Genetic mutation of APOE gene may provide protection against Alzheimer's disease

A team of researchers has identified that a genetic mutation of the APOE gene, the major susceptibility gene for late-onset Alzheimer's disease, may provide protection against the devastating neurological illness. The findings from this study, a collaboration of multiple institutions, including Massachusetts Eye and Ear, Mass General Hospital, the University of Antioquia, and Banner Alzheimer's Institute, were published November 4 in Nature Medicine and may provide scientists with a new target for research and therapeutic treatment for Alzheimer's and other neurodegenerative diseases.

Studying people with Alzheimer's disease-causing mutations, who do not show signs of the disease until older ages, could help in the discovery of risk-reducing genes. This case report describes one such patient, a woman who was part of study of 1,200 people in Colombia who were found to be at highest genetic risk to develop early-onset Alzheimer's disease due to a E280A mutation in a gene called presenilin 1 (PSEN1). This woman, however, did not develop mild cognitive impairment until her late 70s, which was about 30 years later than other genetic carriers in the study.

Imaging tests showed she had unusually high levels of amyloid plaque deposits in the brain, which are telltale markers of Alzheimer's disease, despite not showing symptoms. When the researchers performed whole exome sequencing, they found that in addition to the PSEN1 E280A mutation, the woman had two copies of a rare variant of the APOE3 gene, called Christchurch (APOEch).

Having two copies of the APOEch mutation may have provided resistance to the neurodegenerative effects brought on by the PSEN1 E280A mutation. According to the authors, this may have protected her against developing Alzheimer's disease, despite her high familial risk and the presence of amyloid plaque deposits in her brain.

This finding suggests that artificially modulating the binding of APOE could have potential benefits for the treatment of Alzheimer's disease, even in the context of high levels of amyloid pathology. While additional research is necessary, the results from this case study identifying protection from the development of Alzheimer's disease through the APOEch gene mutation could be used to develop interventions to slow Alzheimer's disease progression.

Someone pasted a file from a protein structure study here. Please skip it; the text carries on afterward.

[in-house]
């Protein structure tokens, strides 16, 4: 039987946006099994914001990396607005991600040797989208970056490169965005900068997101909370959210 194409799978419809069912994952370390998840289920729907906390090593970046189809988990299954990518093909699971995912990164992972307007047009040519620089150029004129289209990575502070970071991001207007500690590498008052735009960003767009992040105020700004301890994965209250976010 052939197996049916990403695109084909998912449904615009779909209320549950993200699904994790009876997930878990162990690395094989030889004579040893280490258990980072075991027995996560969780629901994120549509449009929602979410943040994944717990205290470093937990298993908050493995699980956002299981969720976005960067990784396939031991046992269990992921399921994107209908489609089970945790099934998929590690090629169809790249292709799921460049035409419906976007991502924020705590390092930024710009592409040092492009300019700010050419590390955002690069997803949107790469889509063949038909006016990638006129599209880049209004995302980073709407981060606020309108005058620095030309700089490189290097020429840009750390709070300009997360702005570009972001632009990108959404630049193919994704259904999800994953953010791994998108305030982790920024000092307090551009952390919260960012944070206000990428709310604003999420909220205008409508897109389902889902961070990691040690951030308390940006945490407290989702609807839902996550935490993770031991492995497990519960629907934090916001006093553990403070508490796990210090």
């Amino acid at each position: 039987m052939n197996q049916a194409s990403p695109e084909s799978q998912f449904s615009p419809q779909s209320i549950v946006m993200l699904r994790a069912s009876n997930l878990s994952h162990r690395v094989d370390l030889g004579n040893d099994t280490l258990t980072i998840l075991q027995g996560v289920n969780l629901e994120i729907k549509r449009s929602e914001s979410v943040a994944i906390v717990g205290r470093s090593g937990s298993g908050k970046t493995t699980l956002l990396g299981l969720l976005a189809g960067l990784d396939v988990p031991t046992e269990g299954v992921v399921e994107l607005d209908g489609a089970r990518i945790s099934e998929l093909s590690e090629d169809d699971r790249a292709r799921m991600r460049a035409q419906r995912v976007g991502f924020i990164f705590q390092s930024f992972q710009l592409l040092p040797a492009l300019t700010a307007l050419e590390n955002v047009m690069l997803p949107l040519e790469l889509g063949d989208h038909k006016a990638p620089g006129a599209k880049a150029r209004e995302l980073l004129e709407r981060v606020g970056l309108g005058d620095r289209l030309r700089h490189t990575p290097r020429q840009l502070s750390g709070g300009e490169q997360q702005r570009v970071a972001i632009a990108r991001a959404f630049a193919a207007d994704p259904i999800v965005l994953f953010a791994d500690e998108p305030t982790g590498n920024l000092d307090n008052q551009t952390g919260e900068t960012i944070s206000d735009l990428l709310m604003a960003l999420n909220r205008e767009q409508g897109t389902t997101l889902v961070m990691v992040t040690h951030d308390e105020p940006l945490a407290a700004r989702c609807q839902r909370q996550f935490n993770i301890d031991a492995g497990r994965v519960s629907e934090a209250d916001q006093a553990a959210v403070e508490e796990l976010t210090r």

Co-first author Joseph F. Arboleda-Velasquez, MD, PhD, Assistant Scientist at Schepens Eye Research Institute of Mass. Eye and Ear and Assistant Professor of Ophthalmology at Harvard Medical School

This single case opens a new door for treatments of Alzheimer's disease, based more on the resistance to Alzheimer's pathology rather than on the cause of the disease. In other words, not necessarily focusing on reduction of pathology, as it has been done traditionally in the field, but instead promoting resistance even in the face of significant brain pathology,.

Study senior author Yakeel T. Quiroz, PhD, a clinical neuropsychologist and neuroimaging researcher at Mass General Hospital

This study underscores the importance of APOE in the development, treatment and prevention of Alzheimer's, not to mention the profound impact that even one research volunteer can have in the fight against this terrible disease. We hope that our findings galvanize and inform the discovery of APOE-related drug and gene therapies, such that we can put them to the test in treatment and prevention studies as soon as possible.

Eric M. Reiman, MD, executive director of Banner Alzheimer's Institute and co-senior author of the study

This multi-institutional collaboration began for Dr. Arboleda-Velasquez and his Mass. Eye and Ear colleagues about two years ago when the Department of Ophthalmology at Mass. Eye and Ear tasked vision researchers with seeking research projects outside of ophthalmology. Dr. Arboleda-Velasquez and colleagues became interested in studying potential factors involved in neuroprotection, as age-related macular degeneration (AMD) is a neurodegenerative condition of the eye and a leading cause of blindness in people over 50. Some subjects whose genomes were sequenced in the paper were examined at Mass. Eye and Ear by John B. Miller, MD, and Leo A. Kim, MD, PhD, members of the Retina Service.

"We encourage our vision scientists to collaborate across medical disciplines in order to explore new approaches to understanding and treating blinding eye diseases," said Joan W. Miller, MD, Chief of Ophthalmology at Massachusetts Eye and Ear and Massachusetts General Hospital and Chair of Ophthalmology and David Glendenning Cogan Professor of Ophthalmology at Harvard Medical School. "This exciting research is an important result of such a collaboration. Further research may lead to new treatment targets for neurodegenerative eye diseases like age-related macular degeneration."

Source:
Journal reference:

Arboleda-Velasquez, J. F. et al. (2019) Resistance to autosomal dominant Alzheimer’s disease in an APOE3 Christchurch homozygote: a case report. Nature Medicine. doi.org/10.1038/s41591-019-0611-3

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